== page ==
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Posts from October 2018.

Booking Holdings, Expedia Group and...Kiwi? 
("Online Travel Agency Kiwi Has a Plan to Fight the Giants," Skift Travel News, October 18, 2018)
Conventional wisdom says that start-ups in the online travel agent space will never make it far because of the absolute dominance of established platforms, Booking Holdings, Expedia Group, etc.  Kiwi, a Czech Republic based startup, may be proving otherwise. Through a combination of superior guest service, currency arbitrage, diverse demand generators, powerful partnerships and just plain luck, Kiwi is making a name for itself. This past year alone (2017) it processed airline bookings with a gross value of over $925 million. This year it expects to earn over $200 million in revenue. Whether Kiwi can continue its luck streak remains to be seen, but Kiwi is definitely a name to remember.

Google home pageGoogle recently updated its trademark policy, and although some believe the changes are cause for concern, citing increased costs per click, that may not be the case. The following aims to bring some clarity to the issue.

Google has consistently expanded its Google Ads policy in allowing trademark keyword bids and the use of trademarked terms in the text of advertisements. The tech giant has always expanded these policies by regions, and just last week, Japan was added to the mix.

Expedia Expands Its Voice-Activation Résumé
("Expedia Brings Voice Bookings, Cancellations and Rewards to Google Assistant," Skift Travel News, October 9, 2018)
It was less than two years ago that we featured Expedia’s introduction of limited functionality (or “skill”) for Amazon’s Alexa devices. Now, Expedia is bringing far more robust functionality to devices powered by Google Assistant. According to Expedia, this new functionality will allow travelers to search hotels and book (or cancel) reservations and access and use their Expedia loyalty program accounts. Although this new functionality will debut for U.S. travelers in English only, additional languages are planned. If you have not already done so, it may be time to update those keyword and negative keyword contract provisions.

Another relatively quiet week in the world of distribution.

Hopper Is Poised for Growth
("Hopper Raises $100 Million More for Airfare and Hotel Rate Prediction," Skift Travel News, October 3, 2018)
We brought you our first Hopper story back in January following its announced launch of Hopper Hotels. The predictive pricing based booking platform was back in the news this past week with its announcement that it had closed a $100 million Series D round of financing (at a valuation of $750 million). According to Hopper, the investment will fund adding market managers in key international markets to secure more direct airline and hotel inventory. Bucking the trend of predictive analytics travel companies before them (think Farecast), Hopper is one of the few booking platforms to successfully leverage its airfare and hotel room rate pricing analytics as a differentiator among other online booking sites.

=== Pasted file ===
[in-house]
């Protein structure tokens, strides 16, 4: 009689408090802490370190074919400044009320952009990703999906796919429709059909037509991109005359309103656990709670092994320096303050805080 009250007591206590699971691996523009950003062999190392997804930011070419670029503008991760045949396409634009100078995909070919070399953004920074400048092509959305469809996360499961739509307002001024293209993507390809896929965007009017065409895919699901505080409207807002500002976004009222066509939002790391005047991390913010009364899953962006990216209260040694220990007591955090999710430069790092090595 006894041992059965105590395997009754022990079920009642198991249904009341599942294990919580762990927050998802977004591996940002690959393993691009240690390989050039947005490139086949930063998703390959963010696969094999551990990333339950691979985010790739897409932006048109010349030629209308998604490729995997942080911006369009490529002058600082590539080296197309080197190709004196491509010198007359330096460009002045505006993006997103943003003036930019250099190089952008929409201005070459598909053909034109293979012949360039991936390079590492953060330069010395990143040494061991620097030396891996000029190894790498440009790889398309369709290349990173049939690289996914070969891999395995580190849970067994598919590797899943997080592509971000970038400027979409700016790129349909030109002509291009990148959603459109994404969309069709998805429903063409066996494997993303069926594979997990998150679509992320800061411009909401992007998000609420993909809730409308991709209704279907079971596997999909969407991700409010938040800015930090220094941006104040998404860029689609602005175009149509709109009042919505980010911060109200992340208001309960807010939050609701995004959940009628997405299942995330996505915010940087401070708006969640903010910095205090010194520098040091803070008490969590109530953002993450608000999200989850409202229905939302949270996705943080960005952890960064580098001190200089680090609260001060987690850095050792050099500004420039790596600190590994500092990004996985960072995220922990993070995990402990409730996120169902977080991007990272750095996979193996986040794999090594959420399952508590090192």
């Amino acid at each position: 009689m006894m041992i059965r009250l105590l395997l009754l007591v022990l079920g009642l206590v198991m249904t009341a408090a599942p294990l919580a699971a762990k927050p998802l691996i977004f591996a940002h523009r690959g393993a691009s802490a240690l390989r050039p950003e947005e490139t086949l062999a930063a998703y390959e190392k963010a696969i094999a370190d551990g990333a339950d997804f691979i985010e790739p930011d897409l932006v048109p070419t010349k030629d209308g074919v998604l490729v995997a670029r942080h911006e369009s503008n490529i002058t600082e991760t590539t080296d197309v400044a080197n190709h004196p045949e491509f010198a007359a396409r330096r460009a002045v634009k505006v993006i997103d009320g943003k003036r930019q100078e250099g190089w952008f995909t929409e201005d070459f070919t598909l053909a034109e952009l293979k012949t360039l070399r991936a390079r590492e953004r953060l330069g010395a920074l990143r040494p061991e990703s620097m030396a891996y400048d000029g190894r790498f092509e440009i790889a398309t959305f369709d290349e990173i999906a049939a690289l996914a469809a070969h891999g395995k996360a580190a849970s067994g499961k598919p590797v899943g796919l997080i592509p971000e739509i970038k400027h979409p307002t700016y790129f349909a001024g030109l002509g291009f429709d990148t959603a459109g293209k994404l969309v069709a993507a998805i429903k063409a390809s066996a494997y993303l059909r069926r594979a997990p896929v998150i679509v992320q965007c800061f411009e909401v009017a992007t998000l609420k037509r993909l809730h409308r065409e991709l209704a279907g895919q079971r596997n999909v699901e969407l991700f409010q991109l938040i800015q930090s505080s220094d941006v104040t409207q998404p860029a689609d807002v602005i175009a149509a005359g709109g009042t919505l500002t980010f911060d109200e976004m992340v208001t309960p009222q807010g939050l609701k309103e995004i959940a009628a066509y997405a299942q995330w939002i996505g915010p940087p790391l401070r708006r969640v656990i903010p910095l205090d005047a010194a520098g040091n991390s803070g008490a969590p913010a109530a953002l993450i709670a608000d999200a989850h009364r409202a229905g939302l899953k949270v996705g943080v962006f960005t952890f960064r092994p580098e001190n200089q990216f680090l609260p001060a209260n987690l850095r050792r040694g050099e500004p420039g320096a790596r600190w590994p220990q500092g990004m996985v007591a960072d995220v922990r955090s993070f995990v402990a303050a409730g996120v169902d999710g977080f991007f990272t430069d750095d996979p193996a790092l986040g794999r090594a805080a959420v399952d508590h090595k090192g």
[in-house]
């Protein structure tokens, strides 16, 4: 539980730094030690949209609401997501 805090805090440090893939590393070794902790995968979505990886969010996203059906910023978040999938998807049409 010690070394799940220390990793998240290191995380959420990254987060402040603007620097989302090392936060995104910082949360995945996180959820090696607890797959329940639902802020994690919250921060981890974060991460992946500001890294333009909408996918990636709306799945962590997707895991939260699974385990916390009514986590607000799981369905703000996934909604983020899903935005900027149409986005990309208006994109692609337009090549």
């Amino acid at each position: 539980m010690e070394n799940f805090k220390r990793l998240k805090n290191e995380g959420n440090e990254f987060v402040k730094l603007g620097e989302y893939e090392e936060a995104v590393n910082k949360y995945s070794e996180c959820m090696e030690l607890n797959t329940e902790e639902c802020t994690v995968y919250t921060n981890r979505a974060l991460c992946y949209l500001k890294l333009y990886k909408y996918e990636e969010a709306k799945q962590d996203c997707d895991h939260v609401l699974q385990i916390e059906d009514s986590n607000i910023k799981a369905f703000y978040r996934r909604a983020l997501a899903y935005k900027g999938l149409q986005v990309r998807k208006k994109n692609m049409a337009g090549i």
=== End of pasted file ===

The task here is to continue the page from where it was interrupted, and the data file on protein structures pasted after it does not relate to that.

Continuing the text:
And You Thought Today’s Health and Safety Requirements Were Tough
("China Prepares Unprecedented Online Tourism Regulation," Stories, September 28, 2018) 
Those of you who have negotiated online travel agency agreements likely recall the dreaded “Health and Safety” provisions mandated by most online travel agencies. As proposed, these provisions allow online travel agencies to reach deep into participating hotels’ operations to evaluate the hotels’ preparedness for handling health and safety emergencies. Those provisions are likely to get much tougher – at least for those of you with properties or other operations located in China. According to a report issued by Bloomberg last week, the Chinese Ministry of Culture and Tourism is poised to issue sweeping new regulations targeting online travel agencies and platforms. According to Bloomberg, the new regulations would require online travel providers to “improve rescue and emergency plans, better vet and manage their on-ground service providers, purchase liability insurance and protect clients’ personal information.” The regulations are likely to take effect later this year following a mandatory 60-day public comment period.

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About the Editor

Greg Duff founded and chairs Foster Garvey’s national Hospitality, Travel & Tourism group. His practice largely focuses on operations-oriented matters faced by hospitality industry members, including sales and marketing, distribution and e-commerce, procurement and technology. Greg also serves as counsel and legal advisor to many of the hospitality industry’s associations and trade groups, including AH&LA, HFTP and HSMAI.

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